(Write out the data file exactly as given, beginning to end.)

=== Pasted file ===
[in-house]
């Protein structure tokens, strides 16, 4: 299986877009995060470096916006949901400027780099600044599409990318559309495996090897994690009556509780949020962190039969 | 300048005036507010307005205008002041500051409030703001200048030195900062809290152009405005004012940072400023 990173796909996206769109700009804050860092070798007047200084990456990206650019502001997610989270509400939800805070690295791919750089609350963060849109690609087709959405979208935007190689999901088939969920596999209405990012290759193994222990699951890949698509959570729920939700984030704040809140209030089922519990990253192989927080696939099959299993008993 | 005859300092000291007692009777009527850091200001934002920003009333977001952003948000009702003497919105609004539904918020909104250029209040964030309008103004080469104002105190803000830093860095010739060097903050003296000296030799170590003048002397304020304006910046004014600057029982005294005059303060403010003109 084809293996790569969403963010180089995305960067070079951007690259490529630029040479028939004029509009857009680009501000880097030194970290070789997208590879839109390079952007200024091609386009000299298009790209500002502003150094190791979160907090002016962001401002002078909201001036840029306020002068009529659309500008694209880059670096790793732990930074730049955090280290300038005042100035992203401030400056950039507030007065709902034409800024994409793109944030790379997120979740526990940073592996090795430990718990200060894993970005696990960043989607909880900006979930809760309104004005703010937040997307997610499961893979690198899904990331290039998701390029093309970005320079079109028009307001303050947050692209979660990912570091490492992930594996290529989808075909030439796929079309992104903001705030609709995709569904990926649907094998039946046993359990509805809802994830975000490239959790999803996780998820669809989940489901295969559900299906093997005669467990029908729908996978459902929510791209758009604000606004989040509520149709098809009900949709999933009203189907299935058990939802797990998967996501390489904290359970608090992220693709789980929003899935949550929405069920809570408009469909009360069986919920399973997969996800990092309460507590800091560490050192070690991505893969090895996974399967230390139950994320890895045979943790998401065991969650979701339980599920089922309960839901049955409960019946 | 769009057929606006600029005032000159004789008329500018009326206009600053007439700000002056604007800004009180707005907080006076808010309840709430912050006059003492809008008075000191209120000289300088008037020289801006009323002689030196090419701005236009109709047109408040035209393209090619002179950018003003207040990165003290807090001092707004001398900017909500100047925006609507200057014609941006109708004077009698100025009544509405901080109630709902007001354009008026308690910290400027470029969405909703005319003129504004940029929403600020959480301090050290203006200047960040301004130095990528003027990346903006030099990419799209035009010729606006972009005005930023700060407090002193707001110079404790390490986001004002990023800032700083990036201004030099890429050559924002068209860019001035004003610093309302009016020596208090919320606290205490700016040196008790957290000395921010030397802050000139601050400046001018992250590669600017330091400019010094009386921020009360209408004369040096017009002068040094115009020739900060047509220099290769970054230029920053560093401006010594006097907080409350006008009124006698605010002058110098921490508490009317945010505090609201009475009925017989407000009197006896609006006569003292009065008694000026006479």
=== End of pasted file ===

[in-house]
């Protein structure tokens, strides 16, 4: 299986877009995060470096916006949901400027780099600044599409990318559309495996090897994690009556509780949020962190039969 | 300048005036507010307005205008002041500051409030703001200048030195900062809290152009405005004012940072400023 990173796909996206769109700009804050860092070798007047200084990456990206650019502001997610989270509400939800805070690295791919750089609350963060849109690609087709959405979208935007190689999901088939969920596999209405990012290759193994222990699951890949698509959570729920939700984030704040809140209030089922519990990253192989927080696939099959299993008993 | 005859300092000291007692009777009527850091200001934002920003009333977001952003948000009702003497919105609004539904918020909104250029209040964030309008103004080469104002105190803000830093860095010739060097903050003296000296030799170590003048002397304020304006910046004014600057029982005294005059303060403010003109 084809293996790569969403963010180089995305960067070079951007690259490529630029040479028939004029509009857009680009501000880097030194970290070789997208590879839109390079952007200024091609386009000299298009790209500002502003150094190791979160907090002016962001401002002078909201001036840029306020002068009529659309500008694209880059670096790793732990930074730049955090280290300038005042100035992203401030400056950039507030007065709902034409800024994409793109944030790379997120979740526990940073592996090795430990718990200060894993970005696990960043989607909880900006979930809760309104004005703010937040997307997610499961893979690198899904990331290039998701390029093309970005320079079109028009307001303050947050692209979660990912570091490492992930594996290529989808075909030439796929079309992104903001705030609709995709569904990926649907094998039946046993359990509805809802994830975000490239959790999803996780998820669809989940489901295969559900299906093997005669467990029908729908996978459902929510791209758009604000606004989040509520149709098809009900949709999933009203189907299935058990939802797990998967996501390489904290359970608090992220693709789980929003899935949550929405069920809570408009469909009360069986919920399973997969996800990092309460507590800091560490050192070690991505893969090895996974399967230390139950994320890895045979943790998401065991969650979701339980599920089922309960839901049955409960019946 | 769009057929606006600029005032000159004789008329500018009326206009600053007439700000002056604007800004009180707005907080006076808010309840709430912050006059003492809008008075000191209120000289300088008037020289801006009323002689030196090419701005236009109709047109408040035209393209090619002179950018003003207040990165003290807090001092707004001398900017909500100047925006609507200057014609941006109708004077009698100025009544509405901080109630709902007001354009008026308690910290400027470029969405909703005319003129504004940029929403600020959480301090050290203006200047960040301004130095990528003027990346903006030099990419799209035009010729606006972009005005930023700060407090002193707001110079404790390490986001004002990023800032700083990036201004030099890429050559924002068209860019001035004003610093309302009016020596208090919320606290205490700016040196008790957290000395921010030397802050000139601050400046001018992250590669600017330091400019010094009386921020009360209408004369040096017009002068040094115009020739900060047509220099290769970054230029920053560093401006010594006097907080409350006008009124006698605010002058110098921490508490009317945010505090609201009475009925017989407000009197006896609006006569003292009065008694000026006479």